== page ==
| Sports

Larger text Larger text Smaller text Smaller text | Order Photo Reprints

Civic Arena demolition gets judge's approval

Penguins/NHL Videos

Email Newsletters

Click here to sign up for one of our email newsletters.

'American Coyotes' Series

Traveling by Jeep, boat and foot, Tribune-Review investigative reporter Carl Prine and photojournalist Justin Merriman covered nearly 2,000 miles over two months along the border with Mexico to report on coyotes — the human traffickers who bring illegal immigrants into the United States. Most are Americans working for money and/or drugs. This series reports how their operations have a major impact on life for residents and the environment along the border — and beyond.

By Bobby Kerlik
Saturday, Sept. 10, 2011

A federal judge on Friday moved the Igloo one step closer to demolition, but the battle to save the building is not over.

U.S. District Judge David Cercone threw out a lawsuit that a preservation group filed in an attempt to save the Civic Arena. Preservation Pittsburgh said it would appeal the decision.

The group sued seven local and federal officials on July 7 in an attempt to stop the planned demolition. It asked a judge to block demolition on the grounds that tearing down the arena violates the National Historic Preservation Act by using federal highway money to redevelop the 28-acre site.

The judge disagreed.

"Plaintiff has failed to convince this court that there is any federal involvement with the Civic Arena demolition and redevelopment project," Cercone wrote.

Attorneys for Preservation Pittsburgh filed a request yesterday with Cercone seeking an order to halt any demolition plans while they appeal.

"Obviously we're disappointed. We really wanted to have our day in court," said Scott Leib, head of Preservation Pittsburgh."There's no political will to do something with our iconic Civic Arena. It really is a sad day in Pittsburgh."

The city-county Sports & Exhibition Authority, which owns the building, has voted to demolish the building since it opened the Consol Energy Center across Centre Avenue. A contract with the Penguins gives the team development rights to the arena site.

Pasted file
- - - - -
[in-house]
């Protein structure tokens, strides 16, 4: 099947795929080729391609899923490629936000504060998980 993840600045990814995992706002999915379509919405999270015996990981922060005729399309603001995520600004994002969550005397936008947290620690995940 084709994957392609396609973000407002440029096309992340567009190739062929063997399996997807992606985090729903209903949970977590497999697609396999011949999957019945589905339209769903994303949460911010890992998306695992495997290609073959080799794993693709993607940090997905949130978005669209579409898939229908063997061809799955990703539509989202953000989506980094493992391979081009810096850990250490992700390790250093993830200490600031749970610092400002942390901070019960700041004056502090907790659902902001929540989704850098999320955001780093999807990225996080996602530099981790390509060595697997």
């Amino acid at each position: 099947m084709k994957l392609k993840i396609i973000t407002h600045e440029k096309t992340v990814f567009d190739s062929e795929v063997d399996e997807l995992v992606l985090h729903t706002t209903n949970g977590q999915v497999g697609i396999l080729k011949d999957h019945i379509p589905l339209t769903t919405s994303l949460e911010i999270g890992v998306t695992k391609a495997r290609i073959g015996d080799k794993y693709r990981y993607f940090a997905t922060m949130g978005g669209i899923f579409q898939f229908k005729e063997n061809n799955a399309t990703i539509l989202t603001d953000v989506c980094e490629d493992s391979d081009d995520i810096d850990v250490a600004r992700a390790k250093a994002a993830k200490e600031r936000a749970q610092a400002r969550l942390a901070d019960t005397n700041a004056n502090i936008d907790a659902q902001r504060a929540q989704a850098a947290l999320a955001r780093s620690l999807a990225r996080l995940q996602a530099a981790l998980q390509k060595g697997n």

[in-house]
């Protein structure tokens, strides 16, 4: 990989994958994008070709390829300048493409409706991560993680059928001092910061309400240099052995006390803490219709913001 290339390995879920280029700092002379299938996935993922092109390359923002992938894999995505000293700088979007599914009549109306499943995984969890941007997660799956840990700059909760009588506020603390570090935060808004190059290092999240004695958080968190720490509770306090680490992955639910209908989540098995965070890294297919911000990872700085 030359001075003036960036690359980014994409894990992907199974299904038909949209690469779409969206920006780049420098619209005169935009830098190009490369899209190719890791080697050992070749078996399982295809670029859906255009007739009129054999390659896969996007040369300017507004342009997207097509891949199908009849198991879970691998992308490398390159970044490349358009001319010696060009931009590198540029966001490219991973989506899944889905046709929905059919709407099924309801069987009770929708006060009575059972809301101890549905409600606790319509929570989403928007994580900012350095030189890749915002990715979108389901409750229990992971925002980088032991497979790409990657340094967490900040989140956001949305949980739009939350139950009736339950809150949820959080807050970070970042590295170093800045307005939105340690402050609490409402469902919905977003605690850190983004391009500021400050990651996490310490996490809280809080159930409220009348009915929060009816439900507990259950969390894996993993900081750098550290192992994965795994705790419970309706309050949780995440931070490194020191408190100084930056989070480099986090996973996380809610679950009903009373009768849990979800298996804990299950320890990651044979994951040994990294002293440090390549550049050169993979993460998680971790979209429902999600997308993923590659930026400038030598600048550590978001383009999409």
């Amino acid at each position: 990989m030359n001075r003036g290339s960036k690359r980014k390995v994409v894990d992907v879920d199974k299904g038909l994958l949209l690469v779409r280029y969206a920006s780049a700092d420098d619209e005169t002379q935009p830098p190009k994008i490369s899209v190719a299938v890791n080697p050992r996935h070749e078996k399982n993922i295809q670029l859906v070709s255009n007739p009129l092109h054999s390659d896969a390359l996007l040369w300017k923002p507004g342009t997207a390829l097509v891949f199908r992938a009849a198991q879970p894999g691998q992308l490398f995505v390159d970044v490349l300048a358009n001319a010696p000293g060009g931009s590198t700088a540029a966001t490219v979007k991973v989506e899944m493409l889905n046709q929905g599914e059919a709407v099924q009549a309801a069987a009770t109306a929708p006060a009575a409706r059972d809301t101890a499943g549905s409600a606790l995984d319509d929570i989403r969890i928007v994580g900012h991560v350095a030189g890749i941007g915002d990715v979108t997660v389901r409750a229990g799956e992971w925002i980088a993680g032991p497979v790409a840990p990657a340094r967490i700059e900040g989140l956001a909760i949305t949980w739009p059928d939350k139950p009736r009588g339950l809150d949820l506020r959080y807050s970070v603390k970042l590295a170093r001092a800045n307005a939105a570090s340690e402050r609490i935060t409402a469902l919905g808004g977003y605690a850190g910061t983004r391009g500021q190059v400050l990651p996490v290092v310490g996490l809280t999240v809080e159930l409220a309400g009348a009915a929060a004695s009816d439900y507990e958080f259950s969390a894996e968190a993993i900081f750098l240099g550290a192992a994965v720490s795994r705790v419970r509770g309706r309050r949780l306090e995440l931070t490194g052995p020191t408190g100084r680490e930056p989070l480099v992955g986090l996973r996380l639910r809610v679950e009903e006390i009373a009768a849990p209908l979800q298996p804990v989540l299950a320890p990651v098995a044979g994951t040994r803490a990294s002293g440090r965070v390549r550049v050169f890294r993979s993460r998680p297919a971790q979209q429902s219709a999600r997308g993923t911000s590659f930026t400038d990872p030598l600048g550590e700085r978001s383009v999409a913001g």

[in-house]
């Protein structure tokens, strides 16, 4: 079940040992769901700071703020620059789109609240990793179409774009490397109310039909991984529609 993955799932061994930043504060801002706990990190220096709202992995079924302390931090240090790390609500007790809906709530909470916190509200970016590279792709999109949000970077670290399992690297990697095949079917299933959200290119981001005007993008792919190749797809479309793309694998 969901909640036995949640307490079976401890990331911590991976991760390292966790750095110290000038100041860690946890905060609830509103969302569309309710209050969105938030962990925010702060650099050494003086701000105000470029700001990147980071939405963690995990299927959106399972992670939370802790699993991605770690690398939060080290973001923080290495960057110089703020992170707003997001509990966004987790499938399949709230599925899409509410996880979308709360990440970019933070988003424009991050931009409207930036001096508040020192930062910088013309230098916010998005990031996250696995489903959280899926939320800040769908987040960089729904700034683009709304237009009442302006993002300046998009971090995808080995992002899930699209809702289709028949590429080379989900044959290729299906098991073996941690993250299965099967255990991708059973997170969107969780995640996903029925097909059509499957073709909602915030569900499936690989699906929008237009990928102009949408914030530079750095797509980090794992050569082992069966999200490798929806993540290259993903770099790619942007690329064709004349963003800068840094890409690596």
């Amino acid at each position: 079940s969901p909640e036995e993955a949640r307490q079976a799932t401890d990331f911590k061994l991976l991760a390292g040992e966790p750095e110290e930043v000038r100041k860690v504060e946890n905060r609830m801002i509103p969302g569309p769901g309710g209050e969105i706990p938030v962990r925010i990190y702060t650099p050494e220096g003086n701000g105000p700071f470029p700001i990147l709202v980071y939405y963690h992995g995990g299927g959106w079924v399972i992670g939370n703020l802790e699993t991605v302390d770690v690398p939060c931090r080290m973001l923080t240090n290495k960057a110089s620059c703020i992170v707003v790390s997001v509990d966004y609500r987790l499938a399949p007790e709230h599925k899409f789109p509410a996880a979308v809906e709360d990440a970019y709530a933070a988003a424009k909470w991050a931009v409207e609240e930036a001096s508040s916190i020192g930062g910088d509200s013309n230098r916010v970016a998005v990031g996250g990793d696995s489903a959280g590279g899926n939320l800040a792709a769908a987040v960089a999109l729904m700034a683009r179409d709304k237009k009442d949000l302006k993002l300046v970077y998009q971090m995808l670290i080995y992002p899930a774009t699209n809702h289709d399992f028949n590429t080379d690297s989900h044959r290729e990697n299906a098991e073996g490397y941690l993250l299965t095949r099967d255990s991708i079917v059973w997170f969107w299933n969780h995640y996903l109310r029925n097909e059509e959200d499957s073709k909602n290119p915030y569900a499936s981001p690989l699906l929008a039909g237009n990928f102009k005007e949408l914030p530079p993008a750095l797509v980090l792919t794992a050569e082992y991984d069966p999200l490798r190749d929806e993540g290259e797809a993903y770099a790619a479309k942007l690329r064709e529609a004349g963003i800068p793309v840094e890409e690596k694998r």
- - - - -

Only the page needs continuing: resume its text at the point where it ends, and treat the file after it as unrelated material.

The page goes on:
"We're very pleased with the court's decision, and we're gratified the court accepted the legal arguments we put forward," said Mary Conturo, executive director of the authority.

She said crews have been removing asbestos from inside the arena and next will remove asbestos from the roof panels.

"There is no order of court that prevents us from moving forward," Conturo said. "Our intention is to proceed under the normal course of demolition."

The lawsuit named her as a defendant along with Mayor Luke Ravenstahl and Allegheny County Executive Dan Onorato.

The judge's decision to toss out the lawsuit "is good news to hear," Ravenstahl's press secretary Joanna Doven said. "It's very important to have it demolished so that development can occur and that Pittsburgh's Third Renaissance continues into the Hill District."

Representatives for the Penguins have said the 50-year-old arena would impede development efforts.

Preservation Pittsburgh claimed in its lawsuit that because federal money is involved in rebuilding the street grid of the Lower Hill District, the Federal Highway Administration, by law, is required to "consider the impacts of the project on historic and natural resources."

Subscribe today! Click here for our subscription offers.



Show commenting policy

Most-Read Penguins

  1. Penguins not alone in top-heavy approach to salary cap
  2. Sutter: Staal effect felt on 3rd line with Penguins
  3. Penguins trade Sutter to Canucks, sign free agent center Fehr
  4. Reliving the moment a decade ago that shifted the Penguins' history
  5. Rossi: ‘Hockey guy’ Sutter will be missed
  6. Rossi: ‘Hockey guy’ Sutter will be missed
  7. Penguins bring in analytics expert from Carnegie Mellon